This week in class: We are all different, but inherently the same.

March 1, 2018

This week in class we have explored the notion:

People are all different, yet inherently the same.

 

We have pondered this in-depth recently and reflected on resulting questions such as:

- If we are all the same, why do we have the capacity to treat other people so badly?

- Why do discrimination and marginalisation still exist?

- How can we ensure our curriculum is anti-bias?

 

Children will notice the differences in people; different facial features, different skin tones, differing abilities, different family structures; simply because they are CURIOUS.

 

It is our role as Educators to acknowledge the differences, explain them where we can (e.g. why some people have darker skin than others) in an effort to move away from any personal bias and to embrace diversity as part of the "norm".

 

It is also our role to challenge stereotypes and bias, for example, if you hear a child say, "Only boys drive trucks," or "Only girls wear dresses," do you challenge it or let it slide?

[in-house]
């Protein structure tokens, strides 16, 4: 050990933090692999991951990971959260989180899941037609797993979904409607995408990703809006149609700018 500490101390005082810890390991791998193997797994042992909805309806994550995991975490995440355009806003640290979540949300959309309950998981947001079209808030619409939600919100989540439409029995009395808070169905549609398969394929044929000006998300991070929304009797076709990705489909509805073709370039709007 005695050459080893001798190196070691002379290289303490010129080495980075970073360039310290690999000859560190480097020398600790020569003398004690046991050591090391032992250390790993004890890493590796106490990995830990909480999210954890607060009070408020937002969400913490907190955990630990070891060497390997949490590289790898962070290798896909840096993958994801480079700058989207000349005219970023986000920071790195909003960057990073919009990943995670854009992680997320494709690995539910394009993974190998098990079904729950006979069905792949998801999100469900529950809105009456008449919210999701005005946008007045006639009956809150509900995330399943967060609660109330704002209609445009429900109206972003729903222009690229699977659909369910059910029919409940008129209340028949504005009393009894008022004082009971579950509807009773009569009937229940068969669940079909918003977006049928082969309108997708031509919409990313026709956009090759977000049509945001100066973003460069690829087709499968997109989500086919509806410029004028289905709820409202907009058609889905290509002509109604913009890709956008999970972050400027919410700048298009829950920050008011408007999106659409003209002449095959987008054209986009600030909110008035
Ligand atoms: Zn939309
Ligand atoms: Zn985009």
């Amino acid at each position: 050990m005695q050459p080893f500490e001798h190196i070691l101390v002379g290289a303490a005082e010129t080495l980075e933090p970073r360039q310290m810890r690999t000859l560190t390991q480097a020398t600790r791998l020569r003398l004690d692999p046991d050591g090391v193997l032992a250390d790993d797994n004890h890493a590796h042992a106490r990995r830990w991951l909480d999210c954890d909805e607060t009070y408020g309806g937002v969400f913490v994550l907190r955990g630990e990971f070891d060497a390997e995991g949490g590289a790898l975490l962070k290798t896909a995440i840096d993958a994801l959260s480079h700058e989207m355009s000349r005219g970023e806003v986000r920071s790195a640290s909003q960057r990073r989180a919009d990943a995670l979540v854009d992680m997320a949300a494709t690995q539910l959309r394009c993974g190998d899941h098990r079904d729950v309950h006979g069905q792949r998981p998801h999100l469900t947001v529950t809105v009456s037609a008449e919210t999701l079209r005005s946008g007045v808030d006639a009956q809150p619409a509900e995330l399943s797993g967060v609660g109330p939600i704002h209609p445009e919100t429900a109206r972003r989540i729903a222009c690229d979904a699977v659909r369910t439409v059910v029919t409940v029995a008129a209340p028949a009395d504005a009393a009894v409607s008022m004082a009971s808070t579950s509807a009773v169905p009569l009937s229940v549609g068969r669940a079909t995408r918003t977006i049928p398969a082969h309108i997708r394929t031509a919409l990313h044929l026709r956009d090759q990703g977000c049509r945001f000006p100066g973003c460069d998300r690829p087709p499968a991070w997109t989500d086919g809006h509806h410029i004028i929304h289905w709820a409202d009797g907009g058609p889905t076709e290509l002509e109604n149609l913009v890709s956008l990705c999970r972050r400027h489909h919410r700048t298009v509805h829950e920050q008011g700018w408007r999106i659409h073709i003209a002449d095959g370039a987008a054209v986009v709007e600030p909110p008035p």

It states in the Early Years Learning Framework that, 'Educators think critically about opportunities and dilemmas that can arise from diversity and take action to redress unfairness.'

 

We have also explored the many possibilities to create inclusive environments. Here are just a few of our ideas:

- Books, posters, photos depicting diversity of all kinds (family structure, ability levels, culture, race, languages, job roles etc.)

- Dolls of various genders, facial features and skin tones

- A language-rich environment, including sign language

- Music, dance and instruments from around the world

- Traditional costumes and celebrations

- Exploring the diverse foods across the globe

 

 

The inclusive practices of educators, and the partnerships they form with each child and their families, have a significant effect on each child's access, participation and success in learning. Educators' attitudes, beliefs and values about inclusion are key factors for successful inclusion. Children thrive when families, educators, local schools and the wider community work together in partnership to support their access, inclusion and participation." NQS Element 6.2.2

 

Something for you to think about, "Diversity is not about how we differ. Diversity is about embracing one and other's uniqueness." - Ola Joseph

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